Updated: Apr 26
Bailey Murphy, 19 years old, started his martial arts journey at the age of five in Hamden, Connecticut. Bailey has a long track record of success including being a WAKO Point Fighting World Champion, NASKA World Champion, Irish Open Winner, and winning 169 & Under Pro Point 1. In this article, Bailey speaks about his point fighting career and reveals how he approaches competition.
In your first two full seasons as an adult, you have already claimed eight NASKA overall grand championship titles. How did you have such a successful transition to the adult division?
I am a winner. What lead to me having a successful transition is paying attention. I went up to adult at 16 and I was successful because when I was 15 I made it my priority to watch the adults who would be in my weight class the next year, and study and break down film on my own time because it was that important to me.
Did you have any influential coaches or people that inspired you? How was that experience?
I’ve had a lot of people who have looked out for me and have had an influence on me in this sport. John Bashta Jr., Joe Greenhalgh, Troy Binns to name a few.
What is your mindset before you go into the ring?
Before I go into the ring I know I’m going to win, and if my opponent doesn’t have the same mindset there's no reason for him to be standing across from me.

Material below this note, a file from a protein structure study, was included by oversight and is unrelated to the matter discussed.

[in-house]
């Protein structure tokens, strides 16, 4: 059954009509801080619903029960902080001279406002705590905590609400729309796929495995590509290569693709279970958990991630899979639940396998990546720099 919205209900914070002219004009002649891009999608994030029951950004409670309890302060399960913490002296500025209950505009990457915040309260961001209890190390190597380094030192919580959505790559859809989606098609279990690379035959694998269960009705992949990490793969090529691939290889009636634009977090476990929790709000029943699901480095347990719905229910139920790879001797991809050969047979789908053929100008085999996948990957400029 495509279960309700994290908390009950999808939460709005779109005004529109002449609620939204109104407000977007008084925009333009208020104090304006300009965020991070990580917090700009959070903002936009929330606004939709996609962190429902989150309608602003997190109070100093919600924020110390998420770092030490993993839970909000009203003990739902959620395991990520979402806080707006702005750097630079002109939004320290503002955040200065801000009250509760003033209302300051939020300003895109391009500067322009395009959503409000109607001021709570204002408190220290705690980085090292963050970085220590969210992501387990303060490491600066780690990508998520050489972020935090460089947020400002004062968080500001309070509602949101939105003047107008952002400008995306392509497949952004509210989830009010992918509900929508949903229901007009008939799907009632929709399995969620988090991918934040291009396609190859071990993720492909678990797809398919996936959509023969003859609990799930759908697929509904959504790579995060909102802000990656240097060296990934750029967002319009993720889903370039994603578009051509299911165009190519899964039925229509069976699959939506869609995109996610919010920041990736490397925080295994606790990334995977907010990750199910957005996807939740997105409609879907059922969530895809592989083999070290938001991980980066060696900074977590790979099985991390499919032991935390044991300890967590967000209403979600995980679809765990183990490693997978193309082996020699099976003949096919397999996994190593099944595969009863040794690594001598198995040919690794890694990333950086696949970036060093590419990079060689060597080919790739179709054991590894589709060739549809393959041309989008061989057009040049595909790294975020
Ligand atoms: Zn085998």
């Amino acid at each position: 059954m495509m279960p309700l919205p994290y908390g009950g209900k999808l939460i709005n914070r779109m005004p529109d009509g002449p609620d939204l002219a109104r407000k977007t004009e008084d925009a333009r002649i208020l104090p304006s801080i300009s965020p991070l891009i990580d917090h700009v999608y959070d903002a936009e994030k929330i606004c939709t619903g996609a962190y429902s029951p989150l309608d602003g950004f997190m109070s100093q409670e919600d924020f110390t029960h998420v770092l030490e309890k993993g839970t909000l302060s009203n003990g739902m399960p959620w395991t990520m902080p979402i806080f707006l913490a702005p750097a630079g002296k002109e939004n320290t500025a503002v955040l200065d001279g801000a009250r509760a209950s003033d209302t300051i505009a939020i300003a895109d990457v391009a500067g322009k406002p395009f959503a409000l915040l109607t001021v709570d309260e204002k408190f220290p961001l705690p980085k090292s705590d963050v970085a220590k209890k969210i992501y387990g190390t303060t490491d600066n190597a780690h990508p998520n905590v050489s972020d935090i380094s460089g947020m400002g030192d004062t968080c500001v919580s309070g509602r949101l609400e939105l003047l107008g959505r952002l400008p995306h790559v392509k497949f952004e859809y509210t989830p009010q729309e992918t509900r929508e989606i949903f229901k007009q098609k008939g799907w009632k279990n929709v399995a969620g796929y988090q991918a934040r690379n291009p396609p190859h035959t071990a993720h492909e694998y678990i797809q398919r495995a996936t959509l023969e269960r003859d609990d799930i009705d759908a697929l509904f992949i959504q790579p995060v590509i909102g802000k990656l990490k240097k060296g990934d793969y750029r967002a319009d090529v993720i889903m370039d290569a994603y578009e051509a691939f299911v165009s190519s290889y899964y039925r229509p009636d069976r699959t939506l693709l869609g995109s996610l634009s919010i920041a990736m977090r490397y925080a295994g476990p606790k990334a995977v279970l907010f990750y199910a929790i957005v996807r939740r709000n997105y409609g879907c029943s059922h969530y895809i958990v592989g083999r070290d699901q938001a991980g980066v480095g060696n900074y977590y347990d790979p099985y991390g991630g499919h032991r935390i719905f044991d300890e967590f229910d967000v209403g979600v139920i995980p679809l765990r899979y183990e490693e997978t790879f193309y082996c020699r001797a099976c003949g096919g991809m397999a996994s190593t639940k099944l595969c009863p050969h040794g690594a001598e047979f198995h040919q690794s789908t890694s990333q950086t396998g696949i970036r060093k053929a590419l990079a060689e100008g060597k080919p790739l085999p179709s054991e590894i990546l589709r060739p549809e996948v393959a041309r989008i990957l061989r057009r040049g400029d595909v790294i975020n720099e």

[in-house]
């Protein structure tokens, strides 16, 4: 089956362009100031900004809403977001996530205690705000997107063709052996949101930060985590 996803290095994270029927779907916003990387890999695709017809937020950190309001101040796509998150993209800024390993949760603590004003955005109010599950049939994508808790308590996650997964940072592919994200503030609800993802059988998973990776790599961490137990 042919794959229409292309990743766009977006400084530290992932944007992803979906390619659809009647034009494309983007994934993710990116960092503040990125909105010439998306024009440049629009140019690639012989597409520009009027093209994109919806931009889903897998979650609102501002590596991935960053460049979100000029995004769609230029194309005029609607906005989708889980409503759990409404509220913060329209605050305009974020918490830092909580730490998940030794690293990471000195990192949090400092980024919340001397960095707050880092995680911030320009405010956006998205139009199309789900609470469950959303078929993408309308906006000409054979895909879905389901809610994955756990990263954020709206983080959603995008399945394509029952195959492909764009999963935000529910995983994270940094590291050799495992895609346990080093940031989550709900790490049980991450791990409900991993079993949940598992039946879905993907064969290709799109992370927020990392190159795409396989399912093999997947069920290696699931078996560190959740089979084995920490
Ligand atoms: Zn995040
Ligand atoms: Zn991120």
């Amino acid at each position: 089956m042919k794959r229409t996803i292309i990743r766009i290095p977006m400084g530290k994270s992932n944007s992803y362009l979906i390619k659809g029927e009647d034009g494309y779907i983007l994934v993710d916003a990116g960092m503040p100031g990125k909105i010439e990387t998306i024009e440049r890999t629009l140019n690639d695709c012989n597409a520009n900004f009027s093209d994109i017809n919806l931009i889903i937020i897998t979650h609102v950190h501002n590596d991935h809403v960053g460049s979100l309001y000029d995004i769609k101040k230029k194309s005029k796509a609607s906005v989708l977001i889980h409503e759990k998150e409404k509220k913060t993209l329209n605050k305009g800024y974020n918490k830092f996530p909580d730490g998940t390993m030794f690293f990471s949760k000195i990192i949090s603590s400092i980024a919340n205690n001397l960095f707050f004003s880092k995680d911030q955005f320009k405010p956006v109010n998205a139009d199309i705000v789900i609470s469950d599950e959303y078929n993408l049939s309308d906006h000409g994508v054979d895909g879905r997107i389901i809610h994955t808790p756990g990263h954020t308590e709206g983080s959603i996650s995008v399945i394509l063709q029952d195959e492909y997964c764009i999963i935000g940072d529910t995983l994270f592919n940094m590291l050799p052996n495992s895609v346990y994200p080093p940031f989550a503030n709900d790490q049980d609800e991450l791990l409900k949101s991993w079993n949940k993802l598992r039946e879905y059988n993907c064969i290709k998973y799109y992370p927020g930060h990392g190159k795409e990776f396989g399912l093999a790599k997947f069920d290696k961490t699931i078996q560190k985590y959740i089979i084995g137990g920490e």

On top of point fighting, you are also a D-II All-American track star. How has your experience been balancing sport martial arts and track and field?
I never had trouble balancing track and point fighting because for me they work hand in hand.
When I’m in peak track shape I’m doing my best point fighting.
Why did you decide to become a private coach, and what do you enjoy most about coaching?
I decided to do privates because I was a very successful junior fighter, and I love helping other people hone their craft even if I’m not much older than them. What I enjoy most about coaching is watching a student's face when they grasp a concept.
What can a client expect from private lessons with you?
A client can expect a great workout, where we will master blitzes, footwork, and my favorite, breaking down film.
What's one piece of advice you would give to someone who wants to become an elite-level point fighter?
Never read into your own hype and you’re not good enough to be tired yet.
Takeaways For Point Fighters
1. Study your competition.
The year before Bailey moved up to the adult division he would always watch the adult fighters after he competed to study them. This preparation helped Bailey immediately be successful when he moved up.
2. Believe that you will win.
Bailey attitude when going in to the ring is that he knows he will win. This unshakable confidence has helped Bailey bring his A game against any opponent.
3. Never read into your own hype.
Bailey has recognized that reading into your own hype is a quick way to lose your position. Always stay hungry and keep striving for greatness.